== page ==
Selecting the culms

I’ve selected the 7 culms (fancy word for a bamboo pole) for the first frame. Here’s a pic of them laid out into the respective parts of the frame:

And here’s a view of the thickness of the downtube:

I also ventured to my local hardware store and picked up some epoxy resin, glass coat,  borax, beeswax and some other glues and finishes to test the curing and joint making processes with:

I haven’t managed to find Boric Acid anywhere yet thou. I suspect I’ll be able order it online somewhere, or it might be available at a chemist.

The process begins

The cut ends of the bamboo

I’m starting a journey of discovery into 2 things. The way of bamboo and the way of the bike frame. I plan on making 2 prototype bikes with mostly bamboo frames. One with lugged steel joints, the other with woven fibre and epoxy resin. Based on the successes or failures of each prototype I then plan on producing custom frames for demanding customers who’re after something a bit different in their daily ride.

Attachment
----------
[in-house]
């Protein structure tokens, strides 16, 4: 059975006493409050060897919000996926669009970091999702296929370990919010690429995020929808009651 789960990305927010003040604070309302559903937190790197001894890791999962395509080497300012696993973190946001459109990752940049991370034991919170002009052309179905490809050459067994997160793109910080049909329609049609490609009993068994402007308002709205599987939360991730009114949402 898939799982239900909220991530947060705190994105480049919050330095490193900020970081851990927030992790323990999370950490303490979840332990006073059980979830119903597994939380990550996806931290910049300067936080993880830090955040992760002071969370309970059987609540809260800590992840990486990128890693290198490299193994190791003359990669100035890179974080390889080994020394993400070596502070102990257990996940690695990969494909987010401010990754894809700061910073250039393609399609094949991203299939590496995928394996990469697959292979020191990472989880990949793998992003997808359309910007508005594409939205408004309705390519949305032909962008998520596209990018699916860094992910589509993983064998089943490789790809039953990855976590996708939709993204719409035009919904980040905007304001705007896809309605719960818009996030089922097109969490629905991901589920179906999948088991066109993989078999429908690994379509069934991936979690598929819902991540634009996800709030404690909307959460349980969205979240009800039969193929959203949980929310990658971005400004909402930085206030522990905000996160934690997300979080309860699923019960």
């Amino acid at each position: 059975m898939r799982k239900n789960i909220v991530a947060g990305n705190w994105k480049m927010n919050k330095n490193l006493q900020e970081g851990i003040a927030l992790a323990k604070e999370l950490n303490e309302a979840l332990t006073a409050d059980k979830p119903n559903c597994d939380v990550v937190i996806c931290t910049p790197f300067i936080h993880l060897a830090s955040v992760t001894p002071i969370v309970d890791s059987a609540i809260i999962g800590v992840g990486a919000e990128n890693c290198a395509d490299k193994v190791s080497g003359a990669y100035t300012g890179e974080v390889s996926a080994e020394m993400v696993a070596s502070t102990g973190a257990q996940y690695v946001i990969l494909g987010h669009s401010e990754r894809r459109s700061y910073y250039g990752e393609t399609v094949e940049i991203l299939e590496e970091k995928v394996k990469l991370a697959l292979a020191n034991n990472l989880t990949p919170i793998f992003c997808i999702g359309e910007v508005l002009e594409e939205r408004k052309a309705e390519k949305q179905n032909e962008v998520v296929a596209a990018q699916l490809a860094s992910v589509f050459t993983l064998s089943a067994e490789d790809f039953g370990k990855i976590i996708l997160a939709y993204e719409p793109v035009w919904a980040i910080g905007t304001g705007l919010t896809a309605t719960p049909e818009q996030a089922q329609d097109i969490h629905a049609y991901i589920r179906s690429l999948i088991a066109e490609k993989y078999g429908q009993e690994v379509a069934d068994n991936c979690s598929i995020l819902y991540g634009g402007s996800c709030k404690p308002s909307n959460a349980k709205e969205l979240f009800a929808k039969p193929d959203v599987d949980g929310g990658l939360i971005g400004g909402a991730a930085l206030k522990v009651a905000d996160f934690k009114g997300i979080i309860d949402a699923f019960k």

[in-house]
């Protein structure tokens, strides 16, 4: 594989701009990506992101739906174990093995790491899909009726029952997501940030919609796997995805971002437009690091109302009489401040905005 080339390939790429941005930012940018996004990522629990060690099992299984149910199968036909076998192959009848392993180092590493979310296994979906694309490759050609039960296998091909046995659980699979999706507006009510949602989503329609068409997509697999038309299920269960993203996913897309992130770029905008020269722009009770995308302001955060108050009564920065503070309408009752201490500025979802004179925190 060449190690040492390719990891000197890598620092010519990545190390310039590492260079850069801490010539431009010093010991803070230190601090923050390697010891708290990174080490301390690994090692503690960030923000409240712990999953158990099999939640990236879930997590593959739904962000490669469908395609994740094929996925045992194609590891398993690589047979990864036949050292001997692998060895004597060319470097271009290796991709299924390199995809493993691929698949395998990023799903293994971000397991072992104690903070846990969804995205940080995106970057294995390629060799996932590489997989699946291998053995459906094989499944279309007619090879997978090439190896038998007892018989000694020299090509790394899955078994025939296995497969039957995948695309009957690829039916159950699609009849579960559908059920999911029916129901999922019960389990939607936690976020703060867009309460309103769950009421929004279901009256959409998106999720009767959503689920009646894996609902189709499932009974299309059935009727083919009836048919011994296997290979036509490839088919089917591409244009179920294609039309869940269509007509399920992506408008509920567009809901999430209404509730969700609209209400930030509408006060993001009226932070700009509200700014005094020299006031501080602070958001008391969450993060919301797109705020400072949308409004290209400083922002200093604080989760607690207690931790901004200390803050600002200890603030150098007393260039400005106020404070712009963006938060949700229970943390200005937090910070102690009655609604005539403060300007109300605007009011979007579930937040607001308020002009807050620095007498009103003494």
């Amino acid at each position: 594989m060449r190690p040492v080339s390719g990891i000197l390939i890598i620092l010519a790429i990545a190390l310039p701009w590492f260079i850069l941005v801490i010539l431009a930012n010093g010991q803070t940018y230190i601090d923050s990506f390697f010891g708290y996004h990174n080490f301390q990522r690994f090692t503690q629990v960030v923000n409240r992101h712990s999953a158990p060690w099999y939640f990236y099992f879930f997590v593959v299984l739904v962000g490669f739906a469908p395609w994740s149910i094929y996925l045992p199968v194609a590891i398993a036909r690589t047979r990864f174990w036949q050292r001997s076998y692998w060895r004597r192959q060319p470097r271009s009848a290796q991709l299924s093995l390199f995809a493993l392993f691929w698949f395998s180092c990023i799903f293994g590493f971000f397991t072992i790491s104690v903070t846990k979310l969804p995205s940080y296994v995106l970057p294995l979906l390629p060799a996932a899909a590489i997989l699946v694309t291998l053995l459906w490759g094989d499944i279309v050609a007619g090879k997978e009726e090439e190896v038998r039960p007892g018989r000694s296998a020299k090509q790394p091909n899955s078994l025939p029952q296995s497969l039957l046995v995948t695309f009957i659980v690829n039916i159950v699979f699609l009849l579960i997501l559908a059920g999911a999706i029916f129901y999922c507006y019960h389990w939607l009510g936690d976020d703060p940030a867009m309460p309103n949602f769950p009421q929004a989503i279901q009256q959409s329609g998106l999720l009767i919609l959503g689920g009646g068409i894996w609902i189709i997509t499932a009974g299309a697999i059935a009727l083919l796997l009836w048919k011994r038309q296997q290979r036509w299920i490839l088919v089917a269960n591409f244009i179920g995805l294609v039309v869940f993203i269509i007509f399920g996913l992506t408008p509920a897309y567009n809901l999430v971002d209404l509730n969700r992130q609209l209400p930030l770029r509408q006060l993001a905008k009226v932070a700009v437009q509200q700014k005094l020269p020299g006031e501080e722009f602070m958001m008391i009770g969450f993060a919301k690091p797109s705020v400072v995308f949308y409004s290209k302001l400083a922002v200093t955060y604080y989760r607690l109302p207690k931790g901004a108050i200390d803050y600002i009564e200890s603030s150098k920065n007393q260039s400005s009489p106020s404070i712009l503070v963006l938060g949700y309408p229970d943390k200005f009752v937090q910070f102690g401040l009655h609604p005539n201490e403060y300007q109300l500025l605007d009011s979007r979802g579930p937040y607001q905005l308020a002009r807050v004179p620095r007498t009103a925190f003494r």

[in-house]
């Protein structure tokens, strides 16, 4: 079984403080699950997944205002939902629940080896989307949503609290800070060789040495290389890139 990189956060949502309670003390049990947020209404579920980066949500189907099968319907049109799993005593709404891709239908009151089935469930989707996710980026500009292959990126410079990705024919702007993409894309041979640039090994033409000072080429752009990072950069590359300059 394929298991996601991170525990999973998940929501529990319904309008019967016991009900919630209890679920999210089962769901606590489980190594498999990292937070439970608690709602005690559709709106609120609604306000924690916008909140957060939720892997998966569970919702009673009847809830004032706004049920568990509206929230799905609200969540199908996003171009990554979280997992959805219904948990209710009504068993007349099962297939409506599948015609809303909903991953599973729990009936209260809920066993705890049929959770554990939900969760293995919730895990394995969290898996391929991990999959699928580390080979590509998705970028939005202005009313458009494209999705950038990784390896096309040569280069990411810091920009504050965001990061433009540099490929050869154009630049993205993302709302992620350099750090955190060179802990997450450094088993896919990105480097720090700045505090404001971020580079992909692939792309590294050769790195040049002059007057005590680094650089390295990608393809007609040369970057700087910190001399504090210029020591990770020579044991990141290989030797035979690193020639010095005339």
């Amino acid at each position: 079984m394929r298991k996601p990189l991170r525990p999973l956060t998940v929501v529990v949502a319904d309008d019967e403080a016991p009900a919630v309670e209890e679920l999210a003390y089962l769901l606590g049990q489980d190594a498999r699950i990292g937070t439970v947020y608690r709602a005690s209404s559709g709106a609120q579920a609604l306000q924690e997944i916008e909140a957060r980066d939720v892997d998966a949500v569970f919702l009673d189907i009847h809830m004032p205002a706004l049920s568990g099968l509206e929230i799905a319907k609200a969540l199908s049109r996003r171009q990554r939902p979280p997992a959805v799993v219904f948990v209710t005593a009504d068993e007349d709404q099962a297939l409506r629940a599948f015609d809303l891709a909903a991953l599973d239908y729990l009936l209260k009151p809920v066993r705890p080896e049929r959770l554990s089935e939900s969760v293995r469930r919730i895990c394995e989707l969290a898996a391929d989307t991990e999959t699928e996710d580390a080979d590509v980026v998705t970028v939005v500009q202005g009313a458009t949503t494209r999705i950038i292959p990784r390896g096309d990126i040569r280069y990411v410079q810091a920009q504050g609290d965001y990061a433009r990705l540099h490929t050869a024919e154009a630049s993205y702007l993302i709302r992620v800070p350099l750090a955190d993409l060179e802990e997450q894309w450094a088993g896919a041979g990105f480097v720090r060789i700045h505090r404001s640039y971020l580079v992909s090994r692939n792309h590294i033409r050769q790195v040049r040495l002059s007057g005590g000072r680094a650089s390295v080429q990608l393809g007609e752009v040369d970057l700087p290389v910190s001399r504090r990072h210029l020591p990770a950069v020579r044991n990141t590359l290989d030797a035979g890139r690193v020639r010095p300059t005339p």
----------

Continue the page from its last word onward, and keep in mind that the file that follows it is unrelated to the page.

The prototype bikes are going to be simple single-speed flat-bar commuters, similar in geometry and style to a Giant CRX or Apollo Blade.

Using BikeCAD and a tape measure I’ll measure and design the requirements for each frame, and decide upon what’s going to be bamboo, and what’s best left to steel or other material.

I’ve sourced enough bamboo (from my kind parent’s garden) for two bikes. But before I can use it I need to cure and treat it against bugs, mould and cracking. Hopefully I’ve got enough to play with after all the experimenting!

After treating the bamboo I’ll be examining diameters to see which will best suit the various parts of the frames. From there I’ll explore the joining process with metals and other materials.

Protecting the bamboo against the elements will also require some research. What oils, paints or varnishes can I use?

This site will seek to be a resource of information about bamboo bikes as well as a documentation of the building process from start to finish for others to follow.